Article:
It is safe to say that 2020 was a year unlike any other. January saw devastating bushfires rampage through Australia, burning 47 million acres of land and leading to the loss of 34 lives. Many thought this would be the defining tragedy of 2020, but by February there was growing concern over a fast-spreading strain of coronavirus named COVID-19.
By March, the term ‘lockdown’ entered our vocabulary. International borders were closed as governments and health officials worked to contain the outbreak. The MSI Australia team left our office in Melbourne’s CBD to work from home. We haven’t been back since.
Like many people around the world, we have pivoted to 100% remote working; relaxed our definition of ‘work attire’ and worked at our kitchen benches while blurring the line between work and home life. While our support staff are lucky enough to be able to work safely from home, many of our colleagues across the globe worked tirelessly on the frontlines. Sexual and reproductive healthcare needs don’t stop during a pandemic, so neither did we.
Despite working in extraordinary conditions, once the pandemic hit our region we moved quickly to support our programs across Asia Pacific in managing clinic closures, a shutdown of outreach services and supply chain issues. We worked hard to make sure our clients could access reproductive healthcare services throughout the pandemic. Our country programs worked with government health departments to make sure sexual and reproductive health services were recognised as essential services during the pandemic.
We updated our clinical infection protection protocols to protect staff and clients, and ensured our country programs had access to necessary PPE, despite some PPE suppliers refusing to stock our sister organisation Marie Stopes Australia due to the stigma around abortion provision.
Over the coming year, we will continue to work hard to mitigate the ongoing shadow effects of this pandemic: the girls who missed school during lockdowns, and will struggle to go back to complete their education, the women who had unplanned pregnancies during the pandemic; others who suffered sexual and reproductive health complications and were unable to access care, and the families whose lives and plans were disrupted temporarily or changed irreparably.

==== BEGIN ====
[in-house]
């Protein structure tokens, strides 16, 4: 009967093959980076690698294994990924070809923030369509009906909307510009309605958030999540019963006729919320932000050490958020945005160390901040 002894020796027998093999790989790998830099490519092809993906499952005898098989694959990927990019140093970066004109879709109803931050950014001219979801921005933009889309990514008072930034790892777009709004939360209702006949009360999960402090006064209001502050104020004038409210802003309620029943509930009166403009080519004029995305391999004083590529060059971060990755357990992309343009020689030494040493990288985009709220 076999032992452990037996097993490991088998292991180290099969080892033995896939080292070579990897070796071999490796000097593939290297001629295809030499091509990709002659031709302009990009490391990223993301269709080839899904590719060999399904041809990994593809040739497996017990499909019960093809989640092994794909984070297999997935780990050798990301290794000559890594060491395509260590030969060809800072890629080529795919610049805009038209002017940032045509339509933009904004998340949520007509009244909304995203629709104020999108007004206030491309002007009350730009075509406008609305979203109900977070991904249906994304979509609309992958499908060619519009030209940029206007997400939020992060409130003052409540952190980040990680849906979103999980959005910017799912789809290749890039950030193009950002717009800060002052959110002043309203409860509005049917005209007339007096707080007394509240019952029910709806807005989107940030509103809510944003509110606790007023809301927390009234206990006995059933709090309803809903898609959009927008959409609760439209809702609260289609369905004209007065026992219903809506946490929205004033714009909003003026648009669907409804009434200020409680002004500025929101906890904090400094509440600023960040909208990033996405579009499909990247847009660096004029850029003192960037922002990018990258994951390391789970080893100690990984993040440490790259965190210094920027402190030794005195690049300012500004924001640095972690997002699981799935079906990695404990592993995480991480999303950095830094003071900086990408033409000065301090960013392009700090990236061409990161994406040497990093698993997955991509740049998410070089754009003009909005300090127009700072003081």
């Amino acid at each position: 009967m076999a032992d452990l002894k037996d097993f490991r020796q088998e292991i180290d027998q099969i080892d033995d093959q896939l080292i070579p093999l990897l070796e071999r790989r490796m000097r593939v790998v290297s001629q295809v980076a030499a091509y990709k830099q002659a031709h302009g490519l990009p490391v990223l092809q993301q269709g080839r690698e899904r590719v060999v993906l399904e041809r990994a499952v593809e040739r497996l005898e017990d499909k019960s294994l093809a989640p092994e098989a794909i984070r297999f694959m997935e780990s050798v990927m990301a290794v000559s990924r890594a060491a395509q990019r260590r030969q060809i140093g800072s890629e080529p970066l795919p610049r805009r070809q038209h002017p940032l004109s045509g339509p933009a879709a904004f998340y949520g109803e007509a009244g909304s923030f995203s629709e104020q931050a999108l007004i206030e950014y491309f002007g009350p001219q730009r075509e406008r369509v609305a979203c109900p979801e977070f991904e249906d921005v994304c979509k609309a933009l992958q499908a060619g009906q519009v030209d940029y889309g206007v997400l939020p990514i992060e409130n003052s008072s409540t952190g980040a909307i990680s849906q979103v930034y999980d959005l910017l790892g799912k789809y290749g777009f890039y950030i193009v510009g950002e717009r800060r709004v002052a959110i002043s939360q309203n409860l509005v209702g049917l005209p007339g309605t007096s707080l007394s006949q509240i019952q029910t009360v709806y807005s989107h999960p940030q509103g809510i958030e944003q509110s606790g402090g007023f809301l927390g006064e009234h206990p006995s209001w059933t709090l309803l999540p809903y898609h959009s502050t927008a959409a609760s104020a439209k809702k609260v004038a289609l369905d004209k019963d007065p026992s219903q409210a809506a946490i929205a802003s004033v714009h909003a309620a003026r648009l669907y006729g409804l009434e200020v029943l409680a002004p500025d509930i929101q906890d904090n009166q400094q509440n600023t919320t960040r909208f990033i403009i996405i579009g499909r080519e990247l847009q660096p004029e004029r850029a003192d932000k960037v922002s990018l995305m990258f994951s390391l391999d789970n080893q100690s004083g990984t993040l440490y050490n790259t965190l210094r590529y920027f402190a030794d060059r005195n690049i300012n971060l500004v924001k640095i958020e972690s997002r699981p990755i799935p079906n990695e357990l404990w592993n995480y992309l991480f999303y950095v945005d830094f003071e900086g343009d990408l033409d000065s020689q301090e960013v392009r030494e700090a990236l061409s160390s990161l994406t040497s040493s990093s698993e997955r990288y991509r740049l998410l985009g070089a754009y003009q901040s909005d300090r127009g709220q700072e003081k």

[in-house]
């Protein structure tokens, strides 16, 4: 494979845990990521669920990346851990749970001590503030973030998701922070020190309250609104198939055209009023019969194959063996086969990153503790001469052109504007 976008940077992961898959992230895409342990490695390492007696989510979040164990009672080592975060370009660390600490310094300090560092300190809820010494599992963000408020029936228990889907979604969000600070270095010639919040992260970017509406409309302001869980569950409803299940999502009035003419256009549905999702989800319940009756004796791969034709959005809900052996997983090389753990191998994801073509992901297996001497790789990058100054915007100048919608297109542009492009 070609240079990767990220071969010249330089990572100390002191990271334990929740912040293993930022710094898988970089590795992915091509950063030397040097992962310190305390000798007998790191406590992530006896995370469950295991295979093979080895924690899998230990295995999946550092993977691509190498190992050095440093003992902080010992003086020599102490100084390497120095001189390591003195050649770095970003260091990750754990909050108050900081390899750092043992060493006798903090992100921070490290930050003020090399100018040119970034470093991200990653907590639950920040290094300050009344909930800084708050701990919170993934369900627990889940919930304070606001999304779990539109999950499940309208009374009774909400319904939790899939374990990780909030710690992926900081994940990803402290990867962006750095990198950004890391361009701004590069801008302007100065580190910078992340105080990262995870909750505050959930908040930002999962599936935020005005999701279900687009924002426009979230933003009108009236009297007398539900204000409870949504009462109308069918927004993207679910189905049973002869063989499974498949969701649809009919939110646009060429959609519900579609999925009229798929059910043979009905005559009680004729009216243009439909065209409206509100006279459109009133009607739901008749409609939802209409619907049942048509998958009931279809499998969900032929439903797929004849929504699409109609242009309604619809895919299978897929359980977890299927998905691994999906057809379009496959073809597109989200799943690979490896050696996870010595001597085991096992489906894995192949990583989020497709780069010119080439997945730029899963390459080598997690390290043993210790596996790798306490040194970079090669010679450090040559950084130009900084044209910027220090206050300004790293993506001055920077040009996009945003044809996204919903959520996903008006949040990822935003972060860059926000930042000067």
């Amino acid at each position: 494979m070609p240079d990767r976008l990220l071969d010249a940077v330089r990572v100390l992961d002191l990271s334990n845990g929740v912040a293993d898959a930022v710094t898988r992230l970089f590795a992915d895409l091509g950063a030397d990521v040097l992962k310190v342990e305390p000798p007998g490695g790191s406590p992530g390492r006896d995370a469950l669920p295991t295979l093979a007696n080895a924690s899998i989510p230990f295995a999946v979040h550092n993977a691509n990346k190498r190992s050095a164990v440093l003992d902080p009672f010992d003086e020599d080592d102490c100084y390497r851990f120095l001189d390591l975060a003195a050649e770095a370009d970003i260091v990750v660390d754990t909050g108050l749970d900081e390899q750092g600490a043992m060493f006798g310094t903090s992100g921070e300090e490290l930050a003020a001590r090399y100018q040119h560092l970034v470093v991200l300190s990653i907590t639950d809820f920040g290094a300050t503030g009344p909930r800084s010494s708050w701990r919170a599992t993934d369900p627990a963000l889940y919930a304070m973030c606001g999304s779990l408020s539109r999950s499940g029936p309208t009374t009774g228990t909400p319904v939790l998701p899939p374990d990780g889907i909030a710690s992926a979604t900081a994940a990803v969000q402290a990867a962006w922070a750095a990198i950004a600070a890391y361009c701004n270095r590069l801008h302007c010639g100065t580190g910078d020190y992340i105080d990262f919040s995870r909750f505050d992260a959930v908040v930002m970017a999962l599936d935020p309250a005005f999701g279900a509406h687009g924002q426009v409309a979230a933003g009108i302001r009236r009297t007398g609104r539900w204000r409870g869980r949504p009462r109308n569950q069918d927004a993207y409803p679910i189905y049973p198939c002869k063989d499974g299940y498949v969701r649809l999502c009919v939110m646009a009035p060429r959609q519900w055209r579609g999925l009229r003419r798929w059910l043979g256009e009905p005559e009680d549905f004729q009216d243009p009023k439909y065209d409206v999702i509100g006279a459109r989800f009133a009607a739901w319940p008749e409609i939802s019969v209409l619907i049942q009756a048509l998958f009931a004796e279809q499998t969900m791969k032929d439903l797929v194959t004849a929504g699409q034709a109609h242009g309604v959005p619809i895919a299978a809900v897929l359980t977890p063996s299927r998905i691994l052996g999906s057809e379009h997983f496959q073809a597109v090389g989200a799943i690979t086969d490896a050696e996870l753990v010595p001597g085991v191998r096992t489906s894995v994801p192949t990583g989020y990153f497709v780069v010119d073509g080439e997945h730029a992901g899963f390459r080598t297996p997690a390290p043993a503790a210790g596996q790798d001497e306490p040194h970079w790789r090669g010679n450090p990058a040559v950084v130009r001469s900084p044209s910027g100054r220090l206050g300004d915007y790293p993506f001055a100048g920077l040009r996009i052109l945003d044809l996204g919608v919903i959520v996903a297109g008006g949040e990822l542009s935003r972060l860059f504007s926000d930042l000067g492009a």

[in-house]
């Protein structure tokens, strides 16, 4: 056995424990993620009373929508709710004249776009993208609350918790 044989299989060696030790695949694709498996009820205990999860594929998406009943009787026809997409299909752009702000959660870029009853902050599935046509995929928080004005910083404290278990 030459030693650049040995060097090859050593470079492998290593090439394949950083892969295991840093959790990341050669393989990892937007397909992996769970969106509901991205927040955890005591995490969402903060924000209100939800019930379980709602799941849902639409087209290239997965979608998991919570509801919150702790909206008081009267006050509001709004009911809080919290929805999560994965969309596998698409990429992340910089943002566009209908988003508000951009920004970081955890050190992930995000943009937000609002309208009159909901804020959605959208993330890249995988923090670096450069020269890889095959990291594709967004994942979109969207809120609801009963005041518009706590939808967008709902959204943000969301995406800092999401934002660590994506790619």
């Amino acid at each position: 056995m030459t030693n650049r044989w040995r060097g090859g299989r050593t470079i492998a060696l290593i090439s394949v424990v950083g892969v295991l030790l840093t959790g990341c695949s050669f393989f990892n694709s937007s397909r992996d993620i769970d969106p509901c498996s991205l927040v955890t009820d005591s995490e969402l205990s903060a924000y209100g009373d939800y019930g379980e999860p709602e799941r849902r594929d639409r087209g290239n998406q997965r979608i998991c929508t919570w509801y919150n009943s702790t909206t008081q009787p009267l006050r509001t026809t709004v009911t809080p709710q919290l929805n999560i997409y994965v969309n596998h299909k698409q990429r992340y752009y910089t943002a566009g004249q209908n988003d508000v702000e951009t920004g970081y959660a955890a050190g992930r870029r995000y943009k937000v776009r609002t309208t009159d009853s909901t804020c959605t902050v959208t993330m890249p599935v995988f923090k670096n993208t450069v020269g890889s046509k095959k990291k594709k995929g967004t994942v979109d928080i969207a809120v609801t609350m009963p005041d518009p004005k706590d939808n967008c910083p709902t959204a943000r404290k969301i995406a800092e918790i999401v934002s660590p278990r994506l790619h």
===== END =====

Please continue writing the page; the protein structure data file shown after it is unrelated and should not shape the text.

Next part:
The global economy took a beating, with stock market crashes and global supply chains affected by border closures. People took to singing from their balconies, clapping healthcare workers and learning to make sourdough.
We worked with NGOs across Australia to campaign to #EndCOVIDForAll, encouraging our government to provide vital support to our vulnerable neighbours. In October, we welcomed a $304.7 million boost to the Pacific in the Federal budget, with a focus on gender and health. This will assist in making sure those most vulnerable to the ongoing effects of the pandemic – women and girls – are given access to life-saving essential health services.
The world was brought together as we battled a global pandemic, but a nail-biting US election caused ideological divisions. After days of deliberation, we saw Joe Biden and Kamala Harris win on a historic ticket, with Harris being the first Black, first South Asian and first woman elected to the vice presidency. After four years of President Trump’s anti-women rhetoric and dangerous global health practices, a Biden/Harris administration is a win for reproductive health.
While the pandemic is currently well controlled across many parts of the world, our global office in the UK and programs across Europe, Africa and Latin America continue to be affected. This year has made it clear that we can’t know what the future will hold, but as always, we will keep working hard across Asia Pacific and the world to give girls, women and their families access to life-changing healthcare.